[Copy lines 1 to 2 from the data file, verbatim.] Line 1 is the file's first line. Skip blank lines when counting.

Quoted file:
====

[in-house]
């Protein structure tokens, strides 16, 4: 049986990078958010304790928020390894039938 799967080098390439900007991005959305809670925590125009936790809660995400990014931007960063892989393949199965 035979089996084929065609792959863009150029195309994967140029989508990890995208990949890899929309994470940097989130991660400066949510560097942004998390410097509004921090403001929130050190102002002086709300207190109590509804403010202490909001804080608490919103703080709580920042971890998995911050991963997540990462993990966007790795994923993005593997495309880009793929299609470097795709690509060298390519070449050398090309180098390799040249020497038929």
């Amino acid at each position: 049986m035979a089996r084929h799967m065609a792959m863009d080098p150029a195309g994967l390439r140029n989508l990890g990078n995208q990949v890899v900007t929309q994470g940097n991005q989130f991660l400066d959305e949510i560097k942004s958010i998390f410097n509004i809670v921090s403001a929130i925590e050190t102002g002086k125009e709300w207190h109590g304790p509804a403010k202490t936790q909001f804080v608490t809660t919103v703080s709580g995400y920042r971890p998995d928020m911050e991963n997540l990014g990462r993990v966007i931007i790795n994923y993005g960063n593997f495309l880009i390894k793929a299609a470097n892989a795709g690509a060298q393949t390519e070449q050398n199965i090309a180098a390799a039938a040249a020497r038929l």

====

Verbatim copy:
[in-house]
């Protein structure tokens, strides 16, 4: 049986990078958010304790928020390894039938 799967080098390439900007991005959305809670925590125009936790809660995400990014931007960063892989393949199965 035979089996084929065609792959863009150029195309994967140029989508990890995208990949890899929309994470940097989130991660400066949510560097942004998390410097509004921090403001929130050190102002002086709300207190109590509804403010202490909001804080608490919103703080709580920042971890998995911050991963997540990462993990966007790795994923993005593997495309880009793929299609470097795709690509060298390519070449050398090309180098390799040249020497038929």